Writing style and themes

“The literary style of Graham Greene was described by Evelyn Waugh in Commonweal as “not a specifically literary style at all. The words are functional, devoid of sensuous attraction, of ancestry, and of independent life”. Commenting on this lean, realistic prose and its readability, Richard Jones wrote in the Virginia Quarterly Review that “nothing deflects Greene from the main business of holding the reader’s attention.” His cinematic visual sense led to most of his novels being made into films,  such as Brighton Rock in 1947, The End of the Affair in 1955 and 1999, and The Quiet American in 1958 and 2002. He also wrote several original screenplays. In 1949, after writing the novella as “raw material”, he wrote the screenplay for the now-classic film noir, The Third Man, featuring Orson Welles. In 1983 Greene’s novel, The Honorary Consul, published ten years earlier, was made into a famous Hollywood movie, entitled Beyond the Limit in the U.S., featuring Michael Caine and Richard Gere. Michael Korda, the famous author and Hollywood script-writer, contributed the foreword and introduction to this novel in a commemorative edition. Greene concentrated on portraying the characters’ internal lives – their mental, emotional, and spiritual depths. His stories often occurred in poor, hot, and dusty tropical backwaters, in countries such as Mexico, West Africa, Vietnam, Cuba, Haiti, and Argentina, which led to the coining of the expression “Greeneland” to describe such settings.

His novels often have religious themes at the centre. In his literary criticism he attacked the modernist writers Virginia Woolf and E. M. Forster, for having lost the religious sense, which, he argued, resulted in dull, superficial characters, who “wandered about like cardboard symbols through a world that is paper-thin”. Only in recovering the religious element, the awareness of the drama of the struggle in the soul carrying the infinite consequences of salvation and damnation, and of the ultimate metaphysical realities of good and evil, sin and grace, could the novel recover its dramatic power. Suffering and unhappiness are omnipresent in the world Greene depicts; and Catholicism is presented against a background of unvarying human evil, sin, and doubt. V. S. Pritchett praised Greene as the first English novelist since Henry James to present, and grapple with, the reality of evil.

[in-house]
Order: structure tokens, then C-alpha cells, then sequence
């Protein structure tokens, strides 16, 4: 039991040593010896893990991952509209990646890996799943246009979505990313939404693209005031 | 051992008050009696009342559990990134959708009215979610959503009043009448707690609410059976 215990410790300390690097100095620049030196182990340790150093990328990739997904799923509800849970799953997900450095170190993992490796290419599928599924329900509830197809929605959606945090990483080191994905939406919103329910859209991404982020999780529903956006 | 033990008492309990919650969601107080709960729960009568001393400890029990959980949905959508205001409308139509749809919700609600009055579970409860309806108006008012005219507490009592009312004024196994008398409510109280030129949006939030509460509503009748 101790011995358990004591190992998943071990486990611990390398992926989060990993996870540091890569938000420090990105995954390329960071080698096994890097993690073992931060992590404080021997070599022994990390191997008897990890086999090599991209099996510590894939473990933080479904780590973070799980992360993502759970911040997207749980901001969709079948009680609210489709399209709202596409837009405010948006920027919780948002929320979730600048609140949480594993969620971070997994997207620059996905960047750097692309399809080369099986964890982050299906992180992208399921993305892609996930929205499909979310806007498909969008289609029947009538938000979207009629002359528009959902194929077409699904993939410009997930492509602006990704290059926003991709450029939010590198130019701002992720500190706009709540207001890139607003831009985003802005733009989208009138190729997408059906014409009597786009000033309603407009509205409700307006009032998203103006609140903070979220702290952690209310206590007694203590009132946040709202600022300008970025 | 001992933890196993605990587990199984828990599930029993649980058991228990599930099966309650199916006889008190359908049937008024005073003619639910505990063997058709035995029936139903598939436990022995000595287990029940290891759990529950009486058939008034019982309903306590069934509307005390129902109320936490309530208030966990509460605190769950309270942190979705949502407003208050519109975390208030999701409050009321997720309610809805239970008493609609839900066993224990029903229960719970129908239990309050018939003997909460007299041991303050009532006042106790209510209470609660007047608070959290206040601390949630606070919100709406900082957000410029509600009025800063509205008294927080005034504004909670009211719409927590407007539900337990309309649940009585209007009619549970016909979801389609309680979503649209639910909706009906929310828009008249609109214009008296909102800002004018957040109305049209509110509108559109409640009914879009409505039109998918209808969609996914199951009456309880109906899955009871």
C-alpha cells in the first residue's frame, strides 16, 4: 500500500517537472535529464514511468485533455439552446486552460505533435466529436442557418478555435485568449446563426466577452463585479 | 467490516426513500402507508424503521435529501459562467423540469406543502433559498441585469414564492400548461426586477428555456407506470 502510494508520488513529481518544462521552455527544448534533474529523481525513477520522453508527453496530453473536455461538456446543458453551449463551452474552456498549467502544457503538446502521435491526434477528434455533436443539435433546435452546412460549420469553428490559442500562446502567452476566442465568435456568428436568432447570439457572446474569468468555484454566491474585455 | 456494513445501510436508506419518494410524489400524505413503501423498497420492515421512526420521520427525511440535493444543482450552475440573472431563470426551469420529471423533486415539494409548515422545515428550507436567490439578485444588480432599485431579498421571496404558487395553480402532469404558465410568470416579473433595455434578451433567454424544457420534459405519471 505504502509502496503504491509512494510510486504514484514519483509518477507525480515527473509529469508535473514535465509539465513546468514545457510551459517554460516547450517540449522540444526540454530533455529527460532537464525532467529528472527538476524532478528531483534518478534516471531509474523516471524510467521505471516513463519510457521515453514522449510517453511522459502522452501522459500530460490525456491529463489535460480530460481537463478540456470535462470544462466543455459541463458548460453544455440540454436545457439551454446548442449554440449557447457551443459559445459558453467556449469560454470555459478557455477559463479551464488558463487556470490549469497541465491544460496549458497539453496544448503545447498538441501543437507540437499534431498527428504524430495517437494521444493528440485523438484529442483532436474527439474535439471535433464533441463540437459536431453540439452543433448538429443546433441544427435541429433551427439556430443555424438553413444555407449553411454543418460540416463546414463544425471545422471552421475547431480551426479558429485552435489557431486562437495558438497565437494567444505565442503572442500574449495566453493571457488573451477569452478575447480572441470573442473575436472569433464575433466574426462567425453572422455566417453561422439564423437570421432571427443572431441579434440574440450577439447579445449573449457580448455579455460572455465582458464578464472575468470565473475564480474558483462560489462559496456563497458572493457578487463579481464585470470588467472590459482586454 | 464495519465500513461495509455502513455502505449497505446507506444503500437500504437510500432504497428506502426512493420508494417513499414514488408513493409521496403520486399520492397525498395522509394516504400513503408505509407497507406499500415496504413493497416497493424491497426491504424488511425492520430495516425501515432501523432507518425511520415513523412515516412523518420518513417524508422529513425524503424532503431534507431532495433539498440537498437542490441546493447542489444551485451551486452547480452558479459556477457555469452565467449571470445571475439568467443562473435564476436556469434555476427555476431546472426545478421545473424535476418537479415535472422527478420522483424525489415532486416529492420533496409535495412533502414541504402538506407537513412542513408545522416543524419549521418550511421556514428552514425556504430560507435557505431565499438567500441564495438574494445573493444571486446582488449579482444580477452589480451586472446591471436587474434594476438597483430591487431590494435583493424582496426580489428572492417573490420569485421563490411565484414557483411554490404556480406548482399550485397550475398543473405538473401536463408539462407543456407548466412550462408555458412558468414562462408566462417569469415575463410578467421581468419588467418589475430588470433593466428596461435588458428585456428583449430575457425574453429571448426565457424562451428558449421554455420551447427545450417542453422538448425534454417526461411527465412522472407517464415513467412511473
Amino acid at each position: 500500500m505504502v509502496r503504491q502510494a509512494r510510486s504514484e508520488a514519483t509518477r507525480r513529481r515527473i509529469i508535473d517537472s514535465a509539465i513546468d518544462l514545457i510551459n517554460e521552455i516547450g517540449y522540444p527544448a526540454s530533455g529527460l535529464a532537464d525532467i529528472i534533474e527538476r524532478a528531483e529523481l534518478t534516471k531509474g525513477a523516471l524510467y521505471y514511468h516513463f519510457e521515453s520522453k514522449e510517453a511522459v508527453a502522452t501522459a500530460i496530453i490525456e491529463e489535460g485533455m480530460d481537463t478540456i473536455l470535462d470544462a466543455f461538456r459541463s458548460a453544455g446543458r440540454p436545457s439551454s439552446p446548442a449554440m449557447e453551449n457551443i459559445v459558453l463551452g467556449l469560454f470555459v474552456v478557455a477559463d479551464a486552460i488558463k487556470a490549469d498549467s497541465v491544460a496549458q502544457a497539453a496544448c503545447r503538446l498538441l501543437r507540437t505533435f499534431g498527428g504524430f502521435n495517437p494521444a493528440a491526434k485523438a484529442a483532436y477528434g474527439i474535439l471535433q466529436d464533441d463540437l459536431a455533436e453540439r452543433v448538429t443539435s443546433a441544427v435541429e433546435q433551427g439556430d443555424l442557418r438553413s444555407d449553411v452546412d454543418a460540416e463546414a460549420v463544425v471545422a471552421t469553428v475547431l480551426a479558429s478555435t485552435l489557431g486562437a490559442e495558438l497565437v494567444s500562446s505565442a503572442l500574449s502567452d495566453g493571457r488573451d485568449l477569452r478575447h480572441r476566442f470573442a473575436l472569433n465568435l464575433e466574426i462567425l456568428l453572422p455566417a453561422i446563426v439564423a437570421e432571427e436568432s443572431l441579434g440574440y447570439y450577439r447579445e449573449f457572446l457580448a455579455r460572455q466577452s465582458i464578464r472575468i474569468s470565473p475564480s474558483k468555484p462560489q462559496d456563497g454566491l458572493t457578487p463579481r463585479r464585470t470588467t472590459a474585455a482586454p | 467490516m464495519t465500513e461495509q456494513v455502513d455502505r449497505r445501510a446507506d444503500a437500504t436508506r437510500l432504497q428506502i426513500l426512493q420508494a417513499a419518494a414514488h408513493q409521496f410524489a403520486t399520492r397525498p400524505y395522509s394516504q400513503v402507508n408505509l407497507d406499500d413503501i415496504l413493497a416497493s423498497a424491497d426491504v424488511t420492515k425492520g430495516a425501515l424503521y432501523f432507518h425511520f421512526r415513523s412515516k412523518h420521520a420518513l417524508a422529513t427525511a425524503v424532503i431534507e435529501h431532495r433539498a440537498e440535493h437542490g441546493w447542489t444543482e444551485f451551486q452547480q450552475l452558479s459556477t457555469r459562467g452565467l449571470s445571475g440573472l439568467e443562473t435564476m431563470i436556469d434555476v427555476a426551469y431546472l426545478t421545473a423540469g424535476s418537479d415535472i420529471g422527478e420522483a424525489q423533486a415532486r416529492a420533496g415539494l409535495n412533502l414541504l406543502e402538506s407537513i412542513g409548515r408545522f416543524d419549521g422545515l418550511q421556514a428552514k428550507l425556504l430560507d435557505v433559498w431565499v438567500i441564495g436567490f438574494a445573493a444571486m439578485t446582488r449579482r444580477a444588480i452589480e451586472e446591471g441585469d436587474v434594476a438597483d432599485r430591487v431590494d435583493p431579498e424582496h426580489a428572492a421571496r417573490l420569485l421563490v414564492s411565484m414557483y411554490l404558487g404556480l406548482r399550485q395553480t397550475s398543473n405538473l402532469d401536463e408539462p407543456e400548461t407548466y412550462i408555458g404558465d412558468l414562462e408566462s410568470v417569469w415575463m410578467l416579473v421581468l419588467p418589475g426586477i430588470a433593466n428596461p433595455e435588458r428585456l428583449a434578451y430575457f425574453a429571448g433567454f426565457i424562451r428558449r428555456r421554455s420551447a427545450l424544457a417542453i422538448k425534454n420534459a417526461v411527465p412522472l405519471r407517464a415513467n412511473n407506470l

The novels often powerfully portray the Christian drama of the struggles within the individual soul from the Catholic perspective. Greene was criticised for certain tendencies in an unorthodox direction — in the world, sin is omnipresent to the degree that the vigilant struggle to avoid sinful conduct is doomed to failure, hence not central to holiness. Friend and fellow Catholic Evelyn Waugh attacked that as a revival of the Quietist heresy. This aspect of his work also was criticised by the theologian Hans Urs von Balthasar, as giving sin a mystique.

Greene responded that constructing a vision of pure faith and goodness in the novel was beyond his talents. Praise of Greene from an orthodox Catholic point of view by Edward Short is in Crisis Magazine, and a mainstream Catholic critique is presented by Joseph Pearce.

Catholicism’s prominence decreased in the later writings. The supernatural realities that haunted the earlier work declined and were replaced by a humanistic perspective, a change reflected in his public criticism of orthodox Catholic teaching. Left-wing political critiques assumed greater importance in his novels: for example, years before the Vietnam War, in The Quiet American he prophetically attacked the naive and counterproductive attitudes that were to characterize American policy in Vietnam. The tormented believers he portrayed were more likely to have faith in Communism than in Catholicism.

In his later years Greene was a strong critic of American imperialism, and supported the Cuban leader Fidel Castro, whom he had met. For Greene and politics, see also Anthony Burgess’ Politics in the Novels of Graham Greene. In Ways of Escape, reflecting on his Mexican trip, he complained that Mexico’s government was insufficiently left-wing compared with Cuba’s. In Greene’s opinion, “Conservatism and Catholicism should be …. impossible bedfellows”.
“     In human relationships, kindness and lies are worth a thousand truths.     ”

—Graham Greene

Despite his seriousness, Graham Greene greatly enjoyed parody, even of himself. In 1949, when the New Statesman held a contest for parodies of Greene’s writing style, he submitted an entry under the nom de plume “N. Wilkinson” and won second prize. First prize was awarded to his younger brother, Hugh. Graham Greene’s entry comprised the first two paragraphs of a novel, apparently set in Italy, The Stranger’s Hand: An Entertainment. Greene’s friend, Mario Soldati, a Piedmontese novelist and film director, believed that it had the makings of a suspense film about Yugoslav spies in postwar Venice. Upon Soldati’s prompting, Greene continued writing the story as the basis for a film script. Apparently, however, he lost interest in the project, leaving it as a substantial fragment that was published posthumously in The Graham Greene Film Reader (1993) and No Man’s Land (2005). The script for The Stranger’s Hand was penned by veteran screenwriter Guy Elmes on the basis of Greene’s unfinished story, and cinematically rendered by Soldati. In 1965 Greene again entered a similar New Statesman competition pseudonymously, and won an honourable mention.”

http://en.wikipedia.org/wiki/Graham_Greene#Writing_style_and_themes

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